Explained: How Israel-Hamas conflict could give Russia's Putin more money to fund war in Ukraine
The article discusses the recent conversation between Russian President Vladimir Putin and Israeli Prime Minister Benjamin Netanyahu, examining the implications of the Israel-Hamas conflict on Russia's interests in the Middle East and its potential impact on the Ukraine crisis.
Russian President Vladimir Putin initiated his first conversation with Israeli Prime Minister Benjamin Netanyahu on Monday since the deadly Hamas attack on October 7th. In this discussion, Putin updated Netanyahu on his recent talks with regional leaders and the Palestinian Authority. During the call, Putin expressed his readiness to collaborate with constructive partners to swiftly end hostilities and stabilize the situation. This delayed contact from Putin left some observers speculating on Netanyahu's reaction. The Economist reported that Netanyahu, who had visited Russia numerous times in recent years, might have been surprised that it took President Putin nine days to make the call.
Moreover, Israel had been growing uneasy about Russia's expanding relations with Iran. The ongoing conflict between Israel and Hamas could potentially benefit both Russia and Iran. The Economist suggested that a broader war might lead to increased oil and gas prices, offering a boost to both nations' struggling economies and supplying Putin with additional resources for his ongoing activities in Ukraine. Another advantage would be the disruption of America's Middle East plans.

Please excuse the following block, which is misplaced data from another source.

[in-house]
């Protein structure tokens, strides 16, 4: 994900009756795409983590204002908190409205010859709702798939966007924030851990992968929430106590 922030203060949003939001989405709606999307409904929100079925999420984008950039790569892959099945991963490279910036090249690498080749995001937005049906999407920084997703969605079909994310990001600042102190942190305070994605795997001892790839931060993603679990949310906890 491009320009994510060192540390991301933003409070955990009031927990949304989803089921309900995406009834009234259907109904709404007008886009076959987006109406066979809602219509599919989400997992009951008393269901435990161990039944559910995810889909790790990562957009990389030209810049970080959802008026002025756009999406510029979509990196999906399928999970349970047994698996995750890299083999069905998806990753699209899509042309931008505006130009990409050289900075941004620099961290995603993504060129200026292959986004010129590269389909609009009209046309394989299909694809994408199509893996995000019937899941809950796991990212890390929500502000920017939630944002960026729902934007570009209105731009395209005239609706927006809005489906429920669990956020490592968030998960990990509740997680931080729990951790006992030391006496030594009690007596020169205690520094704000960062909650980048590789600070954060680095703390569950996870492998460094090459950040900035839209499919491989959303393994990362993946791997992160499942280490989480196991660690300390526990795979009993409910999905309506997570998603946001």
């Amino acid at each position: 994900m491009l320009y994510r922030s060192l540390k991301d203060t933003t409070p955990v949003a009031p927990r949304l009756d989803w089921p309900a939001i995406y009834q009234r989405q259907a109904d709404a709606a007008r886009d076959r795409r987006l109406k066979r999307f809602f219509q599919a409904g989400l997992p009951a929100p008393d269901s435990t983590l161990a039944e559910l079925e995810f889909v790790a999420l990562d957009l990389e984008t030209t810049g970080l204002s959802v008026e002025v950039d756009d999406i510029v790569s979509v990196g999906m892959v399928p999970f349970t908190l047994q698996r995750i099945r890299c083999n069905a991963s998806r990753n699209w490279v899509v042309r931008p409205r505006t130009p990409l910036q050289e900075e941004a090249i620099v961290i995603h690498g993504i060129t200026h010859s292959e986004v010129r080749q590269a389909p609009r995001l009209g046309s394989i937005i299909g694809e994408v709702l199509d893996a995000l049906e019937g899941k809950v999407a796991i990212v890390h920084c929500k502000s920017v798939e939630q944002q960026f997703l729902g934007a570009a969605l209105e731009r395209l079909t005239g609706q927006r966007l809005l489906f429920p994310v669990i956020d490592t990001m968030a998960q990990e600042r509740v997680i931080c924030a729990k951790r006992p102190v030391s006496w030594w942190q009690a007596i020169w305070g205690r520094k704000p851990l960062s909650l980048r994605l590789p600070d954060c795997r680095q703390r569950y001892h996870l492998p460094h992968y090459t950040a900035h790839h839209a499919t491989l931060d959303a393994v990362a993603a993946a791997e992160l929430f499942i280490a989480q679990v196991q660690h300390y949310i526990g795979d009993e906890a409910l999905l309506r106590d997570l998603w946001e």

"A wider war would probably bring two benefits to both Russia and Iran. The first would be a spike in oil and gas prices that would help both ailing economies and give Mr Putin extra money to fund his war in Ukraine. The second would be to disrupt America’s plans for the Middle East," the Economist report said.
Ann Marie Dailey, a policy researcher at the Rand Corporation, pointed out that rising oil prices would enable Russia to continue investing in arms production and cover budget deficits, granting the country a short-term advantage.
“As oil prices go up, this enables them to continue spending on arms production and it also helps them cover some budget deficits,” Ann Marie Dailey told Bloomberg. “Russia absolutely gains an advantage from this in the short-term.”
Russian Foreign Minister Sergei Lavrov suggested that President Putin's goals in Ukraine could be achieved more quickly if the United States shifted its focus to the Israel conflict and reduced its arms supplies to Ukraine.
According to confidential sources who spoke to Bloomberg, Russia could indeed benefit from the Israel-Hamas war. This conflict has the potential to divert the attention of the United States and Europe away from the Ukraine crisis, although Russia remains concerned about its escalation. However, if Hezbollah were to become involved in the Israel-Hamas conflict, it could complicate the situation significantly. This might force direct US involvement in the war, making the outcome even more uncertain. In essence, while a limited Israel-Hamas conflict is likely to be advantageous to Russia and Putin in the short term, a broader regional conflict could turn into a highly unpredictable black swan event.